By Abigail Warren, Fall 2017 IAC Student Intern
529 college savings plans are qualified tuition plans. FINRA describes these plans as tax- deferred where withdrawals are tax-free as long as you use the money for “qualified education expenses”. Qualified education expenses are much broader under 529 college savings plans than prepaid tuition plans, and include expenses such as tuition, books, supplies, room and board, computers, printers, and software. Adults and children, alike, can benefit from a 529 college savings plan, and you can use these plans for college or graduate school. You can also transfer money tax free to a child, a beneficiary’s sibling, or a spouse.
Since states sponsor these plans, they vary from state to state, but, unlike prepaid plans, most 529 college savings plans do not have a residency requirement. Comparing plans will help you decide which plan is best for you. According to the SEC, some states offer tax advantages to residents that participate in a local plan, such as deductions or personal income tax credits for contributions made to in-state programs, while other states offer tax incentives to those who contribute to any 529 plan. Contact the program in your state to get the tax rules for investing in 529 plans. Unlike prepaid plans, states do not guarantee or insure 529 college savings plans, and these plans are subject to market risk.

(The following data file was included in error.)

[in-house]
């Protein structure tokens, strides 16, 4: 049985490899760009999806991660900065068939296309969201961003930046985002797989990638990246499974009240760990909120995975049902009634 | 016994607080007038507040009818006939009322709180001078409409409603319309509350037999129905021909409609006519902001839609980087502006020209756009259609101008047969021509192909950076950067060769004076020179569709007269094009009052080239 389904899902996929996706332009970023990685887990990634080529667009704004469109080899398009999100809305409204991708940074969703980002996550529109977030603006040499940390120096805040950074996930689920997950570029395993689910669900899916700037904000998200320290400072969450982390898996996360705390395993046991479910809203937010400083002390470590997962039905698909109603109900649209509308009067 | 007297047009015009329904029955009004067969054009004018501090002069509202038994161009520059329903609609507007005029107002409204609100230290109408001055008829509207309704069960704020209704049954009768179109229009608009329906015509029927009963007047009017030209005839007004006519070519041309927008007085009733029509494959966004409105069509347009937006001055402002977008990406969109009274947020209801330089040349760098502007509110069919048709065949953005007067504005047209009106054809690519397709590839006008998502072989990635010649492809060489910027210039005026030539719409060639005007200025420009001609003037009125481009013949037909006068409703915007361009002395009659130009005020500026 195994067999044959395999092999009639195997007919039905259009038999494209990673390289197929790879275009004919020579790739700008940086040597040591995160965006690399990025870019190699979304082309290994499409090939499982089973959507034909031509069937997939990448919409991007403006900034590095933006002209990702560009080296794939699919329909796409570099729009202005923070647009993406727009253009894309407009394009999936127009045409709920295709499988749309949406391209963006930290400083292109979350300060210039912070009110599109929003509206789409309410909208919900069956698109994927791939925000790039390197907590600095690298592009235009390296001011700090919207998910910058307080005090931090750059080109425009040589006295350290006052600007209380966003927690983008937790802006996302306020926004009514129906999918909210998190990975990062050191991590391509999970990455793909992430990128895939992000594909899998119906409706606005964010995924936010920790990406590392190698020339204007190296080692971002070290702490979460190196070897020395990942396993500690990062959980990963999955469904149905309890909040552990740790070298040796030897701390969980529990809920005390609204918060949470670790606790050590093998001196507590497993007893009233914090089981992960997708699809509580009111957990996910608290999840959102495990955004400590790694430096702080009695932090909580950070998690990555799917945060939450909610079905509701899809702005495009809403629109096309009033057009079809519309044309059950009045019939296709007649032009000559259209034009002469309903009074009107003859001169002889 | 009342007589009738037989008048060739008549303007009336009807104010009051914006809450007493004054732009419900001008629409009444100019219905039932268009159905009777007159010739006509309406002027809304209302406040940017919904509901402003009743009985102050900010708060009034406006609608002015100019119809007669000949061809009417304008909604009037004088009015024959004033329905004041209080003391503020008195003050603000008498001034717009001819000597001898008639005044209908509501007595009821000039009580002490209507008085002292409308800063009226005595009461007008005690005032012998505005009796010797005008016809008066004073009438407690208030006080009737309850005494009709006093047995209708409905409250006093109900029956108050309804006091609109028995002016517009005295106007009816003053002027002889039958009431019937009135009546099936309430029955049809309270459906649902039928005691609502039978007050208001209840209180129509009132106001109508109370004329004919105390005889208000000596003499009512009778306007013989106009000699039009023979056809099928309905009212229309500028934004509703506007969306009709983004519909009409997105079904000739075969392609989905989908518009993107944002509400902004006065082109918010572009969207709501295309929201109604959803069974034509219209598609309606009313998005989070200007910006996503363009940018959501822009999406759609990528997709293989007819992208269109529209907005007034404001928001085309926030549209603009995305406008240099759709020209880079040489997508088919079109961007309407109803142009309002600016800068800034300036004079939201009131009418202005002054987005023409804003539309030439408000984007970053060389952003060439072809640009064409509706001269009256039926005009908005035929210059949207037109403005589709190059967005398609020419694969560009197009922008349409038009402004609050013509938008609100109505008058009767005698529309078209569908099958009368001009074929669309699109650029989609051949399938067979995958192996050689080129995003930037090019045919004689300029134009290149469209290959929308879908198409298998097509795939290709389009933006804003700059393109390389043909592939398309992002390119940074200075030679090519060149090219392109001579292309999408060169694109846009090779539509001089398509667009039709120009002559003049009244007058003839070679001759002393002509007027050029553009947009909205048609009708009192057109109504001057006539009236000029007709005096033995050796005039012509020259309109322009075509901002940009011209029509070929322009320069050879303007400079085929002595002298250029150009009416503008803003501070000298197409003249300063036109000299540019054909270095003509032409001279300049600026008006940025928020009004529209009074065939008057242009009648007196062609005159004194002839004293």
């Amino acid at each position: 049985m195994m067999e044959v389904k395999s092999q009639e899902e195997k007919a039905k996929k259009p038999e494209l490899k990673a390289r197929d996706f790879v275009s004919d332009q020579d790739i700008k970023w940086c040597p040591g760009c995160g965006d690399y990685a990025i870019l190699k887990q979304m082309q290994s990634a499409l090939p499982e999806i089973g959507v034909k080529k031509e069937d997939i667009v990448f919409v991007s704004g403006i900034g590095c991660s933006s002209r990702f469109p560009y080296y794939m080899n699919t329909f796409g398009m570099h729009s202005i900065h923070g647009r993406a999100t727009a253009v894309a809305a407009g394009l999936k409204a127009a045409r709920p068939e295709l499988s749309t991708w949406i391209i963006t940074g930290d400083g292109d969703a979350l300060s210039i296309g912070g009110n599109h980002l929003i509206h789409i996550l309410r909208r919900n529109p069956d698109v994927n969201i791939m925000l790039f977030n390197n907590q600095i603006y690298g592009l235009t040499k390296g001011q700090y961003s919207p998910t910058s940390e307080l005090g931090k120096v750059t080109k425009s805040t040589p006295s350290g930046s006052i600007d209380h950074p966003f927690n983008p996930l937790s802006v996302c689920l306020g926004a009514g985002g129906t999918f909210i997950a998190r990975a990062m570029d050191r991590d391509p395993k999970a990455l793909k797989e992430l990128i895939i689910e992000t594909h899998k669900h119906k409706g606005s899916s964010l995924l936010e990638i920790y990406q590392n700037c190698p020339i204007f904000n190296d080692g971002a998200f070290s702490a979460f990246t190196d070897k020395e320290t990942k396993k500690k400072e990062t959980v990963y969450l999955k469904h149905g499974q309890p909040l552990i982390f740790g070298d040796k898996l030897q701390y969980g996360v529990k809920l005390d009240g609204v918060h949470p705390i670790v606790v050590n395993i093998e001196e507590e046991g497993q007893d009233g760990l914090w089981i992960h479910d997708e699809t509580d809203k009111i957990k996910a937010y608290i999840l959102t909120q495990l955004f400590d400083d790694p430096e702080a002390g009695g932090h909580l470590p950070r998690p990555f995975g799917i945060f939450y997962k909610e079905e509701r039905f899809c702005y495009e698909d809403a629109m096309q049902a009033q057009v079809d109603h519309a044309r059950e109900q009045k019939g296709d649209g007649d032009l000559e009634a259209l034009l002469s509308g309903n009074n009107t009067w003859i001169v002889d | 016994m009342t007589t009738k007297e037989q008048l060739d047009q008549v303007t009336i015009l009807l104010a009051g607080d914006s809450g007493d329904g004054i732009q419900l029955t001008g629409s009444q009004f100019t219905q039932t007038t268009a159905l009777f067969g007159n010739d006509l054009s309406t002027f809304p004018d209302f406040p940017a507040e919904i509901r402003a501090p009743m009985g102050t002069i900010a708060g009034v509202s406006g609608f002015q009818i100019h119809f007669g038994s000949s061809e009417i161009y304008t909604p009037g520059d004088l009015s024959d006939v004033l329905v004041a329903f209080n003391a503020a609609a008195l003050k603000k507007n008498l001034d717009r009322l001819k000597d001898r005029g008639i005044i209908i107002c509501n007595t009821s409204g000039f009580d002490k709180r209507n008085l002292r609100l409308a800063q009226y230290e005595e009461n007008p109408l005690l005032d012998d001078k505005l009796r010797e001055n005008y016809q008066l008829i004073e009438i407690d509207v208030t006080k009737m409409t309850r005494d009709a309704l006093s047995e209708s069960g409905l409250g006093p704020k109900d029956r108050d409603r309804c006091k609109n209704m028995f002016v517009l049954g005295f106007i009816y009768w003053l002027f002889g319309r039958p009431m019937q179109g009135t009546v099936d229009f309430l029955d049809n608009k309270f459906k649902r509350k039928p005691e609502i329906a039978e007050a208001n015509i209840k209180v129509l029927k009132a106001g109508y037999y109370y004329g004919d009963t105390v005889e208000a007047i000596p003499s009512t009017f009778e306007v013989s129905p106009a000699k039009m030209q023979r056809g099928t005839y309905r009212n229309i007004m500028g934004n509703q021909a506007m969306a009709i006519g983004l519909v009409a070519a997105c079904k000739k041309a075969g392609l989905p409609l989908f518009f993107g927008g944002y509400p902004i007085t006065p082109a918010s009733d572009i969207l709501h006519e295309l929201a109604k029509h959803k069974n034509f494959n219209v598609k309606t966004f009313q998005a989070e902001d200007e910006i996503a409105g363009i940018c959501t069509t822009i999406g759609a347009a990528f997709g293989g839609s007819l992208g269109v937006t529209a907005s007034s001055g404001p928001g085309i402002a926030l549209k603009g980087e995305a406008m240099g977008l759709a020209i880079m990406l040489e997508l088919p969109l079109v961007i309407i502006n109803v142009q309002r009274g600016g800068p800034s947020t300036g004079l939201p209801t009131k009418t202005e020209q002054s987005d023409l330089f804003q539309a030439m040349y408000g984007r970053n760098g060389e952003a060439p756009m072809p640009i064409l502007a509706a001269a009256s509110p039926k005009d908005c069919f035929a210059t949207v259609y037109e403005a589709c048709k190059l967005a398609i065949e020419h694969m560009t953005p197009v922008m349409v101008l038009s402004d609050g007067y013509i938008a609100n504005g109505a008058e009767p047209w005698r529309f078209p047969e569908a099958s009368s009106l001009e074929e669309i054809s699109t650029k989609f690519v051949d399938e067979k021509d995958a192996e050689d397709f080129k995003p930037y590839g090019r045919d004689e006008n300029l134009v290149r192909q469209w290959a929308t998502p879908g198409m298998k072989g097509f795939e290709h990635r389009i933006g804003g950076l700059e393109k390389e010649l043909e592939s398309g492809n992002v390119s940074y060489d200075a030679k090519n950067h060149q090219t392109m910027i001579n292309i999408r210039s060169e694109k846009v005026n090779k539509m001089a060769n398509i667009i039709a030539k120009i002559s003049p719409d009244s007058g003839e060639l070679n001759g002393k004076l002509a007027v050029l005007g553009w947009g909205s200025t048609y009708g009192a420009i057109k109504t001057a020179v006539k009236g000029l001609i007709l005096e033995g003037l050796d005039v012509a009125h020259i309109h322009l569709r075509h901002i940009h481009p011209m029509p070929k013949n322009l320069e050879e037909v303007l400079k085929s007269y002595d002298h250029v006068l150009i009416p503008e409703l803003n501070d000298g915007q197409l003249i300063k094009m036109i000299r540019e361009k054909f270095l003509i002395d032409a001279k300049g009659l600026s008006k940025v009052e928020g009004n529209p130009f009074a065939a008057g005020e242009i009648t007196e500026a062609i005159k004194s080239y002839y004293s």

Each plan sets its own contribution limit, with the maximum often exceeding $250,000 and the minimum as little as a $250 initial contribution and $50 a month subsequent investments. If you estimate education costs to exceed the maximum allowable contribution, you can open a second plan in another state as long as the amount does not exceed the amount of qualified education expenses for that child/beneficiary.
529 College Savings Plans offer limited investment options. These options include stock mutual funds, money market funds, age-based portfolios that pair younger beneficiary with higher-risk investments that automatically shift to more conservation investments as the child gets closer to college-aged.
When opening a 529 College Savings Plan, you can opt for a direct-sold or a broker-sold plan.
Plans you buy directly from the broker-dealer who administers the plan on behalf of the state.
Plans you buy through an outside brokerage firm, investment advisor, or bank. These plans offer three classes of shares – Class A, Class B, and Class C – with different fees and expenses tied to each class.
Finally, 529 college plans have restrictions and penalties. These restrictions include limited investment options with limits on how often you can switch options and contributions that are available only for qualified education expenses. If you withdraw the money for any other purpose, you are subject to income tax and a federal tax penalty. Another consideration is that 529 savings will count as parental assets when determining financial aid eligibility.
FINRA advises you to get schooled by following 8 lessons before you invest in a 529 college savings. FINRA also offers several tips on withdrawing money from your 529 Plan, such as making sure withdrawals and matching qualified education expenses occur in the same tax year and saving the receipts for education expenses.
Look for information on fees in Part IV – 529 Plans and Fees